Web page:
Cleaning banks’ books
Apropos of the report “14 lenders write off loans worth R38,643 crore in FY 16” (FE, June 7), the extent of the bad loans written off by the lenders against the provision created in the books have to be recovered from the borrowers. However, the recovery in prudentially written off accounts are not that encouraging. It is easy to forget the written-off loan accounts as there are no more bad assets in the balance-sheet. The recovery policy which is in vogue directs that all sorts of recovery measures, including legal recourse, need to be taken for realising the dues. Before recognising the account as irrecoverable, banks have to ensure that all kinds of recovery measures have been exhausted. The amount written off by the 14 lenders—of R38,643 crore during FY16—is not a paltry sum. Had the provisions not been created and utilised for writing off the bad loans, it would have gone as dividend to the stake-holders. One-time settlement, and write-offs of bad loans are necessary to cleanse the balance-sheet, but while carrying out the exercise, banks need to take abundant precaution, due diligence and prudence which are absolutely necessary to avoid any questionings in future by the concerned authorities. The government, banking regulator and the Banks Board Bureau must look for error-free measures to avoid possible malfeasance, and ensure that the benefit has been extended only to the deserving borrowers.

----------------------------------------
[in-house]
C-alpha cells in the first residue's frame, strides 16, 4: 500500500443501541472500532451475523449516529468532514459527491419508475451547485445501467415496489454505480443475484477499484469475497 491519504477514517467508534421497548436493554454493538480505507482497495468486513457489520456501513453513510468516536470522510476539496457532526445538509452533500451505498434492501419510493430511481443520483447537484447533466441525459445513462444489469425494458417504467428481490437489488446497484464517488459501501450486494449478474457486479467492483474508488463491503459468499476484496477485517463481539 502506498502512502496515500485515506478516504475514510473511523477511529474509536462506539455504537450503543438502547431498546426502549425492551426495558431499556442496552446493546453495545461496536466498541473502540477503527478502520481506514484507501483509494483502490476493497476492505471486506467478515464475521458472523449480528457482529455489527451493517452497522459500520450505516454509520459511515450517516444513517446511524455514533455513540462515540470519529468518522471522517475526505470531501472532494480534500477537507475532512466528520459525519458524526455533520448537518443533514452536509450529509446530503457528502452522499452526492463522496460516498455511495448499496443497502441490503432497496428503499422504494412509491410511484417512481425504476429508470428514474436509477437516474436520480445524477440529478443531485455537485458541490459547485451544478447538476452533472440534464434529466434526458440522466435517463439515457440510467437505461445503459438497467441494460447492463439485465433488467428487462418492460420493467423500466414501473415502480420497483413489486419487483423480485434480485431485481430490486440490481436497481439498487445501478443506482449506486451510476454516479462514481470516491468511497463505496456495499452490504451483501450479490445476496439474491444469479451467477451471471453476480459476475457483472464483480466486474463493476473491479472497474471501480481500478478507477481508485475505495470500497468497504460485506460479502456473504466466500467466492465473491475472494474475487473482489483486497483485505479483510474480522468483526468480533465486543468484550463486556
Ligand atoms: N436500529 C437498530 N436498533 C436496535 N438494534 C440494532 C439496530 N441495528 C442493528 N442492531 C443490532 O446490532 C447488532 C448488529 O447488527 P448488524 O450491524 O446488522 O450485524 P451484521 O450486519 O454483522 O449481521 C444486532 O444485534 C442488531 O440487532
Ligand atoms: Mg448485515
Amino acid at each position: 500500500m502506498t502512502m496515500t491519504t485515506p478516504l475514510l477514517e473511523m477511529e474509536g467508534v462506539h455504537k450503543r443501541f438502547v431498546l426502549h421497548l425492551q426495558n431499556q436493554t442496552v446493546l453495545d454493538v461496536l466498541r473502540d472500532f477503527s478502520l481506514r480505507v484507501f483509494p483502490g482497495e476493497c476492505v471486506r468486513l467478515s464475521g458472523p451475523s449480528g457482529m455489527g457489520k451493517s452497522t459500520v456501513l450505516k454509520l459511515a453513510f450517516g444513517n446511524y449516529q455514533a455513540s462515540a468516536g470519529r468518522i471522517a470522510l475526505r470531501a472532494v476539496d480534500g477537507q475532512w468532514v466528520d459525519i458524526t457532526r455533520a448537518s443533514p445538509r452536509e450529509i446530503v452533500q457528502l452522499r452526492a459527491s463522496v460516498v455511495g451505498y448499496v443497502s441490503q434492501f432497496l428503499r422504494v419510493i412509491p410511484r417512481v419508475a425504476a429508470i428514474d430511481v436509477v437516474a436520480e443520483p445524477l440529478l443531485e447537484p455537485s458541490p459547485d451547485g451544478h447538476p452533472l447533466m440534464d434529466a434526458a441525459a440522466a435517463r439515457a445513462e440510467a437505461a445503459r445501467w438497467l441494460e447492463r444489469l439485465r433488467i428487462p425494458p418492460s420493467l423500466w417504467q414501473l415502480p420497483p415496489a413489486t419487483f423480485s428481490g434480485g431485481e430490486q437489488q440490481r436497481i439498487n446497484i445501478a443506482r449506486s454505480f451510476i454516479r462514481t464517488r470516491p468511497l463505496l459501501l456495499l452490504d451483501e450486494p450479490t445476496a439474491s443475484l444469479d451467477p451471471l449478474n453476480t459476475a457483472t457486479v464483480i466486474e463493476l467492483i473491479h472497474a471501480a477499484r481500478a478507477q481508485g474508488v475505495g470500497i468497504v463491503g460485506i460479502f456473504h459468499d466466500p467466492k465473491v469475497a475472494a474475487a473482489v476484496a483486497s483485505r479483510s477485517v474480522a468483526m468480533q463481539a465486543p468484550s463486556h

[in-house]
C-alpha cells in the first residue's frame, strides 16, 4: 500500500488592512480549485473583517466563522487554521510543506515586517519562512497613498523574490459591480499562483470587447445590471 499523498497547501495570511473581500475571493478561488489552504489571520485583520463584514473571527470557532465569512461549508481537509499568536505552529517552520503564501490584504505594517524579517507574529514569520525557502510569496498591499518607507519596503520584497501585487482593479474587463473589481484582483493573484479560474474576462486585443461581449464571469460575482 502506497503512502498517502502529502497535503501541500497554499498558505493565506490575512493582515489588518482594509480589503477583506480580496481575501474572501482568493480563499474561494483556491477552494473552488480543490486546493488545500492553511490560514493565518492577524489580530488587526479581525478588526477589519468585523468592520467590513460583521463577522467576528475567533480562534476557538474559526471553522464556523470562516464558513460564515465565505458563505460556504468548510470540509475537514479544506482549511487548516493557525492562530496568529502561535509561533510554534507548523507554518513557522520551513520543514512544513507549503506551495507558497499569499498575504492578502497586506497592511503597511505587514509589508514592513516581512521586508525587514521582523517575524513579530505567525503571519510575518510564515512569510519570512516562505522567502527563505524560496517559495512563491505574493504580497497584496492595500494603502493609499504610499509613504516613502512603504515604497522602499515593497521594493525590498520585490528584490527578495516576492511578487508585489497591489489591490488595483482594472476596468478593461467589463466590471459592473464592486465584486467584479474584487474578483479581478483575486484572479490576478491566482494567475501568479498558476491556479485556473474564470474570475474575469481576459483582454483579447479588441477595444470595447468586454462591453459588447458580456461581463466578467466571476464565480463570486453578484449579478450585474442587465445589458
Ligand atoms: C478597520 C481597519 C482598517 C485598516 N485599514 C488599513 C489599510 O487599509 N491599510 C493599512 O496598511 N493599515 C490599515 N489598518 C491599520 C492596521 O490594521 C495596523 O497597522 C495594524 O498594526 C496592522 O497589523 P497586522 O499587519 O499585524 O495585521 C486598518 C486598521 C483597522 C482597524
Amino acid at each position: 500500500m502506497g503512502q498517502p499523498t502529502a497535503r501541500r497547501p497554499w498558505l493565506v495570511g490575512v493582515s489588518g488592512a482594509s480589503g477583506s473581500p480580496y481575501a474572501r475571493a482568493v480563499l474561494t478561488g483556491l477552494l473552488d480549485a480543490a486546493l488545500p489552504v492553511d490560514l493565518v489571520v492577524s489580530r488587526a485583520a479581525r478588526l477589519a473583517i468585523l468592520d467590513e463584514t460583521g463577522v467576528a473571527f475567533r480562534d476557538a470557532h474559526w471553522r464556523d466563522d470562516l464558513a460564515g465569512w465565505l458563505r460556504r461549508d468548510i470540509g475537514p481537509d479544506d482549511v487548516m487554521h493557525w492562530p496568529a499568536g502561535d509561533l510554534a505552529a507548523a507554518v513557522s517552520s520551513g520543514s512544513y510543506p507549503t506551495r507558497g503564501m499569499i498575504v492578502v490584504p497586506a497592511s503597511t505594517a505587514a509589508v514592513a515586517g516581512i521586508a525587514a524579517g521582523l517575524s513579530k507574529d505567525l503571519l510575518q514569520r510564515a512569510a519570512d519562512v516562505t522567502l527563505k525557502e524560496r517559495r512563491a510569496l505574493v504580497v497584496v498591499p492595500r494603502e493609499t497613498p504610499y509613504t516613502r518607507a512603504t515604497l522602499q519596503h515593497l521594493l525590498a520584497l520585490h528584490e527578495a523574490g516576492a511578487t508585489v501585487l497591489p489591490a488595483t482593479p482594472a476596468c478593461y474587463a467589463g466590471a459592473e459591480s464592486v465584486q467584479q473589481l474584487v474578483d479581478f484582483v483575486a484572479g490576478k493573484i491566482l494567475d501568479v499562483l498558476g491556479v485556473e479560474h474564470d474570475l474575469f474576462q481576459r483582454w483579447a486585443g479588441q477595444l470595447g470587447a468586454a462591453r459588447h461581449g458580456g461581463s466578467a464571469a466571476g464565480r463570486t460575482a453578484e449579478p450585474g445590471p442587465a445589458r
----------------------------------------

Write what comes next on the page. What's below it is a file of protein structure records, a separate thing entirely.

This refers to the column “Paytm’s 200 mn customers too ambitious” (FE, May 7). It is imperative to note that payments bank is a million-dollar idea whose time has come. SIP (systematic investment plan) of R100 will make a word of difference for a NREGA worker, an Aganwadi staff, the many dedicated NGO foot-soldiers in the hinterlands, vegetable vendors across India, home-guards, small private English-medium school teachers in mofussil areas and others, to just name a few. Much attention and focus is required to bring in the segments that need modern e-wallet/mobile-banking solutions. “Liquidity for all”, “specially-designed products” should be the USP for payments banks which will be the clincher for digital-age financial inclusion. Easy wallet services will be the game-changer. The Atal Pension scheme has tremendous scope for financial inclusion and pushing savings through payments banks. How a few milk-maids from the hinterland of Gujarat gave birth to Amul should inspire faith in our rural folk. They can turn entrepreneurs with the right support. With great vision and a clear-cut strategy, the landscape can be changed. The payments banks may not be a panacea for financial inclusion, but they certainly are a step forward.